The District’s high school graduation rate ticked up to 64 percent in 2013, a three-point gain over the previous year, according to data that city officials quietly released last week.
But the city average — long among the lowest in the country — masks wide gaps between different groups of students and different schools, with charter schools and the school system’s selective high schools posting higher rates than traditional neighborhood schools.
Among charter schools, 79 percent of students graduated on time, an increase of two points over 2012. Meanwhile, just 58 percent of D.C. Public Schools students graduated on time, also an increase of two points. Citywide, 61 percent of students graduated on time in 2012.
“We’ve only just started to focus on strategies that will move our graduation rate, so we’re not surprised it hasn’t moved more quickly,” Chancellor Kaya Henderson said in a statement. “While we’re pleased the number is inching up and any progress is good, the real investments in high schools have only just begun. In the next two to three years, we expect to see much greater movement.”
In the traditional school system, on-time graduation rates ranged from 38 percent at Cardozo, a neighborhood high school in Columbia Heights, to 100 percent at Banneker, an application-only school just a few blocks away from Cardozo.
Across the school system, 55 percent of black students and 53 percent of low-income students graduated on time, compared with 87 percent of white students. Only 39 percent of students with disabilities graduated on time.
Only nine white students graduated from charter schools in 2013, and their graduation rate (75 percent) was lower than the graduation rate of black students (79 percent). But other gaps persisted in charters: Only 59 percent of students with disabilities and 29 percent of English-language learners graduated on time, for example.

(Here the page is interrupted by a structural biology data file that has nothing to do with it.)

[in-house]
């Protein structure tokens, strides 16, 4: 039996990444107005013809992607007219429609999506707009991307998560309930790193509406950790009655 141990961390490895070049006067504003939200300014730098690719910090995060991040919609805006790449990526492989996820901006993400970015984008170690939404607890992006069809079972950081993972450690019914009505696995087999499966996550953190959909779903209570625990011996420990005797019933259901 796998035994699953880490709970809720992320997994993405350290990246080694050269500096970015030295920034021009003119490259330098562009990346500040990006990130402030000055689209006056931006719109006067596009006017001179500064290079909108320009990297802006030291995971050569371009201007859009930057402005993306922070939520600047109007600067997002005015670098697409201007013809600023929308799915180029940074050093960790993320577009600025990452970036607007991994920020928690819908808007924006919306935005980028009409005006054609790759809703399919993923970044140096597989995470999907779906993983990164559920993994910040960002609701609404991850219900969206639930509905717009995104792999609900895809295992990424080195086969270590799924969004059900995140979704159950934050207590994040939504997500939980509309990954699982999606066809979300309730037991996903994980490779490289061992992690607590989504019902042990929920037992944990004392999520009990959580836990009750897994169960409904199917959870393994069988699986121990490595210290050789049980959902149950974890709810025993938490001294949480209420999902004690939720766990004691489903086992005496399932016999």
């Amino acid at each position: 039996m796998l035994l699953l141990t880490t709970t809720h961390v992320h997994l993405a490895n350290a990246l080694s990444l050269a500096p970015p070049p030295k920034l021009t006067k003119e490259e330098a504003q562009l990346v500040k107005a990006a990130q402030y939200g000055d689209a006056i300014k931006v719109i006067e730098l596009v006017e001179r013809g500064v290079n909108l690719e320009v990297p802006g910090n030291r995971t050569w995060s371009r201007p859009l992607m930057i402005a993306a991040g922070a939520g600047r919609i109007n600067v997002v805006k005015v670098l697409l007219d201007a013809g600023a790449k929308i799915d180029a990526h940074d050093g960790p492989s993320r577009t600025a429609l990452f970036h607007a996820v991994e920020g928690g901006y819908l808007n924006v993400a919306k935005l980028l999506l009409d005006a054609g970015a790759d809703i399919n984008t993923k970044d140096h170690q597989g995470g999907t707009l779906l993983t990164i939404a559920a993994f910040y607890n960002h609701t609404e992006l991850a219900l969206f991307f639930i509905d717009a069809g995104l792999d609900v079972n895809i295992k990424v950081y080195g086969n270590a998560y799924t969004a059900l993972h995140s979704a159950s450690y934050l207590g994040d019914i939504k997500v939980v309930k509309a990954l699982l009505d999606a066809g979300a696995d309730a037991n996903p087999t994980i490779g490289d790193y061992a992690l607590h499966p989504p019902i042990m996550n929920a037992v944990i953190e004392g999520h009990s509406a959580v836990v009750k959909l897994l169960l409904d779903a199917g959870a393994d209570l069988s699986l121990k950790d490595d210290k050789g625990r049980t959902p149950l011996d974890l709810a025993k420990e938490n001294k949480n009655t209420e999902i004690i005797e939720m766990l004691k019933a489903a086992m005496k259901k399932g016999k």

The charter school with the best graduation rate was Washington Latin, where 95 percent of students graduated on time. Two schools east of the Anacostia River — Friendship Collegiate Academy, which graduated five times as many students as Latin, and KIPP DC College Preparatory — also posted graduation rates of 95 percent.
In both D.C. school sectors, there was a clear gender gap. Citywide, 70 percent of females and only 57 percent of males graduated on time. David Catania (I-At Large), D.C. Council Education Committee chairman and possible mayoral candidate, highlighted that difference Friday on WAMU-FM’s “The Kojo Nnamdi Show” and said it should raise questions for policymakers about what can be done to increase the success rate among males.
The graduation rates are calculated according to a federally mandated formula: The number of students who graduated in 2013 are divided by the number of students who were expected to graduate because they were ninth-graders four years ago, with adjustments for students who transferred in or out.
Of those students who did not graduate on time, about one-third were still enrolled in a D.C. public school, suggesting that they might graduate.
Advocates for neighborhood high schools have long argued that those schools tend to have lower graduation rates in part because they are legally obligated to serve all comers, which means they end up taking in challenging students who have transferred out of — or been kicked out of — selective and charter schools.